Time for another theater review by Katie and Brittany. Look, we do these because the three of us love theater and want to get more people under 50 interested in getting out and seeing something. This review may not do that, but don’t be turned away! Theater can be “dope” and “fresh”! Anyway, here’s their review:
Stage Werx often has fun shows. We can often be bitter. So when we heard about How to Make Your Bitterness Work for You, a solo comedy written and performed by Fred Raker, we figured we should check it out. The small theatre was packed with eager audience members ready to be brought along on this self help guru’s seminar journey. Over drinks after the show we discussed if How to Make Your Bitterness Work for You worked for us…
Katie: That show, and it’s bitterness, wasn’t really working for me. Was it working for you?
Brittany: It was working for me in so far as, I totally believed we were at some sort of a self-help guru talk. But I didn’t know how I had found myself there, because I thought I had gone to see a piece of theatre. Which I understand was the point of the spoof, but I found it equally compelling to a self help guru talk (which is to say not compelling).
K: I wish he had more interaction with the audience. Like when that audience member left, I wish he had called it out, but instead he got really awkward.
B: Right, at least in the portrayals I’ve seen of these sorts of seminars, the self help guru people do shit like making the audience repeat after them. And some of the audience was naturally doing that, and he didn’t react to that audience feedback.
K: I think it was humor and a piece for older folks. The older people in the audience were laughing and having a good time, and then I looked at people closer to our age in their 20s and 30s and they were as lost as we were. Some words that indicated it was humor not meant for us; “Buxom Blonde”. WHO SAYS buxom blonde? “Smarmy,” isn’t that from the 40s or 50s? There were others too.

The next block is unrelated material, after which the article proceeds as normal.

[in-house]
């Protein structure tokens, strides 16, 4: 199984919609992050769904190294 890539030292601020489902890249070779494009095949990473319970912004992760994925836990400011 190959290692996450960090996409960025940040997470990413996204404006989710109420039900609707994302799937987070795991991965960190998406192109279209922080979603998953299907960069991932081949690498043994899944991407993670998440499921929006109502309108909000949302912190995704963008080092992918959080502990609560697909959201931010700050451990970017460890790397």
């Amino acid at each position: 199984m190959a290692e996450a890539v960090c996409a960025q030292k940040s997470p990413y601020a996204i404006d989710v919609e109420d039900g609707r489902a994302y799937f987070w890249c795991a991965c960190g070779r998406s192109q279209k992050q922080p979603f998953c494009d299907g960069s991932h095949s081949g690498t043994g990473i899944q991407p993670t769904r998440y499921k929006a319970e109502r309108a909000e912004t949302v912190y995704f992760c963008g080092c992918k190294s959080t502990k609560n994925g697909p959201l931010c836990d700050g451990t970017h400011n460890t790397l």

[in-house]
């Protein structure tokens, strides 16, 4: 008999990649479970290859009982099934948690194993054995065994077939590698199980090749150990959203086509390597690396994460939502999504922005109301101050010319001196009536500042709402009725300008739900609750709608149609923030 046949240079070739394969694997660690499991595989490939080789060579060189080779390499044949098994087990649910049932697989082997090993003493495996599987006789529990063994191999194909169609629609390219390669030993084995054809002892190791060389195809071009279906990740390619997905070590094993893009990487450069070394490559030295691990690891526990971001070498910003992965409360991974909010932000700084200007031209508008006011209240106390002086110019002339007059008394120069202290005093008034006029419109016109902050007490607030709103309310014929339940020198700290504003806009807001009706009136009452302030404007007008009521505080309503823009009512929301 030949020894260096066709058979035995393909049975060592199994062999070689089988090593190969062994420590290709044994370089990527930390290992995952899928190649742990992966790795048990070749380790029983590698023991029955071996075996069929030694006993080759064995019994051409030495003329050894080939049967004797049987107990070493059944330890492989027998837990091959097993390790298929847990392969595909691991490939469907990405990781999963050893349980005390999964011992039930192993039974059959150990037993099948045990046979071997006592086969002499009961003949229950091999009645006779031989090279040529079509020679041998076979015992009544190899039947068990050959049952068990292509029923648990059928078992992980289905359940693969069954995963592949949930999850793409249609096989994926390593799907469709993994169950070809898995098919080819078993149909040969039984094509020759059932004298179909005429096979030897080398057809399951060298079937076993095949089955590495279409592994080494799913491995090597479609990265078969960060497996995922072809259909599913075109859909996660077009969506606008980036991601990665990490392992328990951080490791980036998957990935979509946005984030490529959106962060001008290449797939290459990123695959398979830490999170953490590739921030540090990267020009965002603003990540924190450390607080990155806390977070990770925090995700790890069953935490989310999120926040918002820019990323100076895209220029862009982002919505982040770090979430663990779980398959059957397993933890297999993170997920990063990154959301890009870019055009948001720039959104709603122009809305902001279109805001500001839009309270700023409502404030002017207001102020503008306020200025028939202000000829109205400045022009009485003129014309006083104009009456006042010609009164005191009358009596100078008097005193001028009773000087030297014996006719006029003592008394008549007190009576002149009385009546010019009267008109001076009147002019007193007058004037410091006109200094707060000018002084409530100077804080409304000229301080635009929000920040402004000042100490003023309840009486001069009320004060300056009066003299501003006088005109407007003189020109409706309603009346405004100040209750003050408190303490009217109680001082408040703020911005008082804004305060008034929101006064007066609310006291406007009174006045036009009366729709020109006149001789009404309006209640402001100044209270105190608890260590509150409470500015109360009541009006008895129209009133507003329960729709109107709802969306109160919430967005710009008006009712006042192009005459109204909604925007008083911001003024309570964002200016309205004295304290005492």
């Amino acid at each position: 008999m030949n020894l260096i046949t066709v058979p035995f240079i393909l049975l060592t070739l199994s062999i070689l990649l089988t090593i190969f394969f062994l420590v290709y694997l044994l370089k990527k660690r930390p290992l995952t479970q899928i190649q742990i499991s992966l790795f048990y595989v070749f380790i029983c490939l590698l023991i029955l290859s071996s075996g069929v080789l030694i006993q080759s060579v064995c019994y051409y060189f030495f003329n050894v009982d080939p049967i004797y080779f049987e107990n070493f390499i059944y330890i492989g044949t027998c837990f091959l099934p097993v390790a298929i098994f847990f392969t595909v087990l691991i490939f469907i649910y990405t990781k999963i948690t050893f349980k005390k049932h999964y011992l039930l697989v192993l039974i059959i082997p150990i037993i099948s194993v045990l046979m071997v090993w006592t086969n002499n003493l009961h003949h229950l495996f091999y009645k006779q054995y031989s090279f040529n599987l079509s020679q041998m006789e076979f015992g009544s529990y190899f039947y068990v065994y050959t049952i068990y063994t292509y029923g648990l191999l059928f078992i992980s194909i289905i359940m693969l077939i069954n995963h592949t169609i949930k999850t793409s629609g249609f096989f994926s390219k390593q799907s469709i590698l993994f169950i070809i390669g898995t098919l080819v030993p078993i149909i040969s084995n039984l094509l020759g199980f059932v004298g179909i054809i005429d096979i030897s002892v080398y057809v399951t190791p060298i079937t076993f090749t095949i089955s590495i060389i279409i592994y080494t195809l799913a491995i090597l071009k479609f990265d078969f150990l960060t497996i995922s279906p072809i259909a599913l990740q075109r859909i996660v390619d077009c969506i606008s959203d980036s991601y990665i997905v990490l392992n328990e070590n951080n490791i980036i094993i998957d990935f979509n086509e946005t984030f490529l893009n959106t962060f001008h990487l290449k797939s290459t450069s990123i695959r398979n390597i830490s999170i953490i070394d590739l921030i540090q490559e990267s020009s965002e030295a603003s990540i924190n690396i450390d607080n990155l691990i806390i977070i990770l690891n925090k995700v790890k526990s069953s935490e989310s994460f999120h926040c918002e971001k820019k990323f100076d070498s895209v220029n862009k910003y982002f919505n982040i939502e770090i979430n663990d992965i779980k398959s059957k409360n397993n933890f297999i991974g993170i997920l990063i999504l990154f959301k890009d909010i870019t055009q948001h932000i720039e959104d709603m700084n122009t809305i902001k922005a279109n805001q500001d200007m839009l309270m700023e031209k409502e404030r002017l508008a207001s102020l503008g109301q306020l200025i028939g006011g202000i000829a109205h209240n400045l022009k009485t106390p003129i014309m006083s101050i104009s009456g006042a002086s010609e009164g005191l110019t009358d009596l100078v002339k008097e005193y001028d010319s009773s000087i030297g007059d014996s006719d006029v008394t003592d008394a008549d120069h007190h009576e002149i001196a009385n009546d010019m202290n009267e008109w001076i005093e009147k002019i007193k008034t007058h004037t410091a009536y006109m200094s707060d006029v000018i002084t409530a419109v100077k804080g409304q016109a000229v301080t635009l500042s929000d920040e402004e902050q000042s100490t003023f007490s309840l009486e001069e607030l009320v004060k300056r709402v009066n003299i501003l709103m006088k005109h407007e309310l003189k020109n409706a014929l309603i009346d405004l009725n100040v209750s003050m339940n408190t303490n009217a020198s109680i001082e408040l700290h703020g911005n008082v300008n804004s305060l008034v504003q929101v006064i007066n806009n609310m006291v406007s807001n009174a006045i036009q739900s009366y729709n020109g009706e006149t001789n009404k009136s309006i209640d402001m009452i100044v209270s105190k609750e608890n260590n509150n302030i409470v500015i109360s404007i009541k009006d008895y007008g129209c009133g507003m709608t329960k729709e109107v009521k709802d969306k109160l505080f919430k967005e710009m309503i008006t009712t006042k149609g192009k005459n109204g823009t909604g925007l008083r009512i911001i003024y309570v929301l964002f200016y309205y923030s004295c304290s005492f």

B: I felt like I was watching something that was written 20 years ago, but then bizarrely he would drop a reference to Facebook or text messaging which seemed totally out of place. Most of the references I did not get, or at least they didn’t resonate with me.
K: The way he said “I wanted to plant a big wet one on her,” it sounded like my grandpa! I mean, not really because my grandpa didn’t speak English, but he’d have said something like that.
B: It felt like he was talking about a mid-life crisis, and was approaching these issues the way a 50+ year old would, which I couldn’t relate to.
K: The older audience, which was 90% of the audience, seemed to really like his impersonations and were laughing a lot. It’s hard to judge this play, because I don’t think it was written for us. He was a very believable self help guru though. He did that well.
The Verdict: How old are you? Over 50? Great, you’ll probably love it. Under 40? Do you have parents in town for a summer visit? Great, take them! It’s totally parent friendly, and they’ll probably think this show’s a “hoot”. Otherwise save the $15.
The Drama Talk: Fred Raker makes an incredibly believable struggling self help guru. If you’re not into self help gurus, you probably won’t like this show. We wish he had gone farther and turned it into a fully interactive seminar, but as it was it fell short for us, especially since much of the humor seemed geared towards an audience born before 1960. If you were born before 1960, or are into self help gurus, and decide to see this show, get there early if you want a good seat. Also, there’s no intermission, so just be prepared to hold it if you decide to get drinks at their adorable concessions nook.
The Drinks: We went to Thieves Tavern and wanted drinks with bitters, to match the bitterness theme of the evening. Katie got a Sazerac. She learned she doesn’t like Sazeracs. Brittany got a Manhattan (for the cherry of course) and remembered that Manhattans are a great way to banish bitterness.